Crustless Asparagus-Quinoa Quiche

As I have mentioned before, I love quinoa. So I made one of my favorite dishes today and thought I would share the recipe here. (So sorry, Irene, that quinoa is so expensive in your country!).

First the recipe, and then some pics to explain the process…

Crustless Asparagus-Quinoa Quiche (Serves 10)

12 asparagus spears
2 tbsp butter or margarine
¼ cup thinly sliced scallions (use some of the green)
2 tbsp chopped pimento
½ tsp dry basil leaves
pinch of nutmeg
¼ tsp white pepper
2 cups cooked quinoa
¼ lb. shredded Swiss cheese (1 cup packed)
¼ cup grated Parmesan cheese
4 eggs, lightly beaten
1 cup milk
½ cup whipping cream
salt

Remove tough ends from asparagus. Cut 10 asparagus 3-inches down from the tips and parboil 3 minutes. Cut remaining asparagus in ½ inch pieces. Melt butter or margarine in a skillet; add chopped asparagus and sauté for 5 minutes. Add scallions, pimento, basil, nutmeg and pepper; sauté stirring for a couple of minutes.

In a large bowl mix the sautéed asparagus with rest of ingredients, seasoning with salt to taste. Transfer mixture to a well buttered 10-inch quiche pan that has been placed on a round pizza baking sheet and bake in a preheated 400° oven for 25 minutes. Remove from oven and arrange asparagus tips on top in a spoke fashion, pressing down a little. Bake 15 more minutes or until quiche browns and puffs. Let quiche cool for a few minutes before cutting into 10 wedges. Quiche can be prepared 1 or 2 days ahead and reheated in a 350° oven for 20 minutes.

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My comments on this recipe…

Since I often eat alone, I tend to halve recipes, which was the case here. I also prefer fresh basil… about 2 tbsp. fresh.

I steam my quinoa first, while chopping and preparing the other ingredients:

Then prepare the veggies…

And then mix all the ingredients together…

Since I halve the recipe, I then bake the quiche in two small loaf pans (about 6 inches long and 3 inches wide). This gives me four servings, two per loaf. Don’t my little loaves look yummy?

And serve hot with a salad. Today’s was cucumber with sour cream and dill. Mmmm!

This entry was posted in In the kitchen. |Comments closed

5 Comments

  1. Posted May 11, 2010 at 4:18 pm | Permalink

    Someday will be…
    Submitted by ipraragon on Mon, 03/08/2010 – 12:28.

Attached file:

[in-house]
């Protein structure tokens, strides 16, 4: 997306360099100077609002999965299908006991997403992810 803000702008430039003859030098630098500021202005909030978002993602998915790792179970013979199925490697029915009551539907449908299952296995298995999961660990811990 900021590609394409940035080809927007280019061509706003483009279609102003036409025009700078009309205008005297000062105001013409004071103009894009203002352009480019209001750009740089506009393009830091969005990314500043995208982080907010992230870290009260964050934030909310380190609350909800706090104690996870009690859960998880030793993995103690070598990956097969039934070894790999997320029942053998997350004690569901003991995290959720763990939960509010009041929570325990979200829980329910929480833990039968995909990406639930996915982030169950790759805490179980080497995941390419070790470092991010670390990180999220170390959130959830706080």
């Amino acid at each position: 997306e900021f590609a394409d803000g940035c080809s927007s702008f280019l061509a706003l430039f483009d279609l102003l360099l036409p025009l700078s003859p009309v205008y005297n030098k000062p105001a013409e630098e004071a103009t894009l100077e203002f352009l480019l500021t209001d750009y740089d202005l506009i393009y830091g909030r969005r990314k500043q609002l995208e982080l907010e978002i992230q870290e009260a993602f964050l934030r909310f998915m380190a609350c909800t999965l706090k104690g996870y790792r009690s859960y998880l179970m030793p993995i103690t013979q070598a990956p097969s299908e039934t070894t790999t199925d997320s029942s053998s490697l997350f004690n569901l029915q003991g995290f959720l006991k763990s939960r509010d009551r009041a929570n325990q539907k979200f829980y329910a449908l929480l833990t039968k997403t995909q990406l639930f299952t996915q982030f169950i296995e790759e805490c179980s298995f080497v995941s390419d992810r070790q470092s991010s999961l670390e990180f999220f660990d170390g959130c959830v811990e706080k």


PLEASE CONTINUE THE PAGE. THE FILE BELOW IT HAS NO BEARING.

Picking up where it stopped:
Thanks, Angie. Maybe someday I’ll find it cheaper, or (most probably)I decide to buy it, just to try it for one time, as I’ve done with other foods I want to try.(Sushi ingredients are not cheap, but my daugther Carmen and I really love it, so,we buy’em once in a while). Your quiche looks so motivating to do that…
    Irene.

  2. Posted May 11, 2010 at 4:19 pm | Permalink

    quinoa
    Submitted by Mariette.Shepard on Mon, 03/15/2010 – 11:28.

    I am new to quinoa, so how do you steam it?

  3. Posted May 11, 2010 at 4:19 pm | Permalink

    Cooked just like rice
    Submitted by admin on Mon, 03/15/2010 – 13:53.

    It doesn’t have to be steamed – it’s just what I prefer. And I use a vegetable steamer for that. But it can be cooked just like rice. In this case, about 2 cups of water per cup of quinoa and just cook it until the kernels “burst” open.

  4. Posted May 11, 2010 at 4:19 pm | Permalink

    quinoa
    Submitted by Mariette.Shepard on Tue, 03/16/2010 – 10:17.

    Thanks. I’ll give it a try!

  5. Posted May 11, 2010 at 4:19 pm | Permalink

    Finally I did it!!!
    Submitted by ipraragon on Mon, 04/26/2010 – 14:13.

    As I told before, I kept invited to try it, no matter how expensive it would be. So I prepared it last week, and when I bought quinoa at our local Walmart, I realized why it’s so expensive. First, the brand I found is organic. Second, it’s harvested in Bolivia, then sent to the USA to be packed and distributed again, I guess troughout the world. I found it in two varieties: red and white, so maybe other day I’ll try the red one. As we can’t load pics in here, I sent you an e-mail with the pics of the two I make: A large one, for 8 servings, and a not-so-small, personal sized, for my husband’s lunch at work. Everyone at home were delighted! Thanks you so much for sharing not only sewing or quilting tips, but a lot of culture. Love,
    Irene/ Guatemala, C.A

  • Angie Padilla

    I am a self-learner. I taught myself to sew and to quilt. And I taught myself how to draw. I am learning how to dye my own fabrics and am dabbling with mixed media. I am a quilt designer and teacher, and design and publish my own line of quilt patterns. With this blog I would like to share the bits and pieces of my life.

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